The Trump administration issued a proposed rule that would allow workers in large companies to use employee-provided tax-exempt health reimbursement arrangements (HRAs) to help pay premiums for individual health insurance.
The goal, according to administration officials, is to empower employees to make their own decisions regarding the health care they choose to purchase. Rules imposed under President Barack Obama prevented employers from covering medical costs tax-free via HRAs, declaring they would not meet the federal government’s mandate requiring companies with more than 50 full-time employees to provide health insurance covering all items the Obama administration deemed “essential.”
The Trump administration on Monday urged states to scale back their certificate-of-need laws and scope of practice rules, as the executive branch promised to push back against hospital consolidations. In a sweeping 120-page report encompassing more than 50 policy recommendations, the White House blamed government and commercial insurance for putting up barriers to patients and hurting price transparency.
The Trump administration has made important progress in loosening the federal government’s grip on private health insurance, freeing up more options for affordable health insurance. But the administration has veered off this free-market track with its recent proposal to, among other things, slap a form of imported price controls on a specific class of prescription drugs in Medicare.
Supporters of the nation’s health law condemn them. A few states, including California and New York, have banned them. Other states limit them.
But to some insurance brokers and consumers, short-term insurance plans are an enticing, low-cost alternative for healthy people.
HHS wants to cut down on the effort it takes providers to put information in electronic health records and to meet regulatory requirements, according to a new draft strategy. To achieve those goals, HHS, led by the CMS and the Office of the National Coordinator for Health Information Technology, recommended simplifying Quality Payment Program and Promoting Interoperability reporting requirements, standardizing clinical information in EHRs, and improving the user experience of software for better workflows.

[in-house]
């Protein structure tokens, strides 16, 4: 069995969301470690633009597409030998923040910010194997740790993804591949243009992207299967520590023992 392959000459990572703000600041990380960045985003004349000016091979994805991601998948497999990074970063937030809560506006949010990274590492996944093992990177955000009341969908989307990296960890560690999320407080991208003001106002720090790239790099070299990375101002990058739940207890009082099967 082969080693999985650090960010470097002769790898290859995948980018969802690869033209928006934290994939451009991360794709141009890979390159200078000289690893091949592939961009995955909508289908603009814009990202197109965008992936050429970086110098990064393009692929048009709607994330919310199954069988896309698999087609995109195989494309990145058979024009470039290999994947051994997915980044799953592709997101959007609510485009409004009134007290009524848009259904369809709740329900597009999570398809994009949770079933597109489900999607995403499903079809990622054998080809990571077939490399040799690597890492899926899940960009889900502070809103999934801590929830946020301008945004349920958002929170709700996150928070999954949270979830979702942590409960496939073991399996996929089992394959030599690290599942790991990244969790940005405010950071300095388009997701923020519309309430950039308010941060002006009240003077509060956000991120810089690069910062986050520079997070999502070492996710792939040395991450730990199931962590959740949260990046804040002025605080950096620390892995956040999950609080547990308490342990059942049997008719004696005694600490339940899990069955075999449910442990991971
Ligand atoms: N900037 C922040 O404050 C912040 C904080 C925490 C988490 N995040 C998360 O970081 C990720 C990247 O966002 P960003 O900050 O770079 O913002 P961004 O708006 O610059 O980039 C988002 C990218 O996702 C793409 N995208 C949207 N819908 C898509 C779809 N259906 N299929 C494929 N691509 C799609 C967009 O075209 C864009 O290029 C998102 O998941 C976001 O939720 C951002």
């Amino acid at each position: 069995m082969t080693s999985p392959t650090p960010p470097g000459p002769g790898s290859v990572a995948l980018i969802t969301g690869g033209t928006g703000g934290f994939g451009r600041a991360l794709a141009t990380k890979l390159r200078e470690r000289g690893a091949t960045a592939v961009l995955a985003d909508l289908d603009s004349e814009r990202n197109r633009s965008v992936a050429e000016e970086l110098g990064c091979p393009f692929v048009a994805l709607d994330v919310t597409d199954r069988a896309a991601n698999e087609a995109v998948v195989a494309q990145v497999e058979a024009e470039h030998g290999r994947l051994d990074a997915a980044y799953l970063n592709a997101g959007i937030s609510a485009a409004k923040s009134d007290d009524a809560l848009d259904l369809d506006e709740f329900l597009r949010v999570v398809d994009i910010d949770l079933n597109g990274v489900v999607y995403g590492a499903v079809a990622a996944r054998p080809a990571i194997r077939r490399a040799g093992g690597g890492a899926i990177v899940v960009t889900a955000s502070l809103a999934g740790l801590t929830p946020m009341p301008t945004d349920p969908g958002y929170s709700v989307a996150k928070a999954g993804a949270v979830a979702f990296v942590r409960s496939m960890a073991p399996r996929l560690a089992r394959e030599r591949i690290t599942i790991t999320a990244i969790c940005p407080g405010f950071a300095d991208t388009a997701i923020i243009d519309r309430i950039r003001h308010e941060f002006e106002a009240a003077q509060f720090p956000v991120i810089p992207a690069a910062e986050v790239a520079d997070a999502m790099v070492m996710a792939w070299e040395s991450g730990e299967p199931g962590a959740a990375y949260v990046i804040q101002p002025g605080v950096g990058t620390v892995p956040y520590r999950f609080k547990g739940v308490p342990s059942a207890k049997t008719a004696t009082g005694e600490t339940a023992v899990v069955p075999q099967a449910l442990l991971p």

The Trump administration on Thursday outlined ways states will be allowed to waive parts of the Affordable Care Act, a move that has been welcomed by conservatives, spurred rebukes from Democrats and risks legal action.
The Centers for Medicare and Medicaid Services, which implements the health law, released four templates detailing how states may use waivers. States will get significantly more leeway to change the way they distribute and structure ACA premium subsidies that now go to almost nine million people.
HHS on Thursday said it will allow a rule imposing ceiling prices on the 340B drug discount program to go into effect next year, after years of delays.
The long-postponed rule will go into effect on Jan. 1, instead of the earlier-announced July 1, 2019 date, according to a finalized rulemaking.
HHS has delayed the effective date of the ceiling price rule five times. The change will cap the prices drugmakers can charge hospitals that participate in 340B.
Customers who buy plans on private health insurance exchange eHealth are taking advantage of their newfound ability to purchase an extended short-term insurance policy without triggering the individual mandate penalty, newly released data from the company shows.
Many more eHealth customers opted for short-term plans over unsubsidized Affordable Care Act-compliant plans during the first half of the ACA open enrollment period for 2019 coverage than during the previous open enrollment, eHealth said.
The Trump administration has a backup plan if a judge strikes down all or parts of Obamacare, a top federal healthcare official said Tuesday.
Centers for Medicare and Medicaid Services Administrator Seema Verma told reporters that “we do have contingency plans” if the healthcare law is struck down — specifically the provision aimed at ensuring people with pre-existing conditions, such as cancer or diabetes, have access to coverage.
The Trump administration earlier this year made it easier for small businesses and self-employed workers to band together to buy insurance that didn’t have to abide by all of Obamacare’s rules. This story out of Nebraska highlights an early success of an association health plan. Under the new Trump administration rule, employer Land O’Lakes now offers workers comprehensive coverage at up to 35% less than exchange plans in the state. Land O’Lakes, several Nevada chambers of commerce, and the National Restaurant Association have formed association plans this year and each say they want to do what’s best for small businesses and their workers by providing an option that may be a better fit for a family than what’s available in the traditional individual and small-group markets.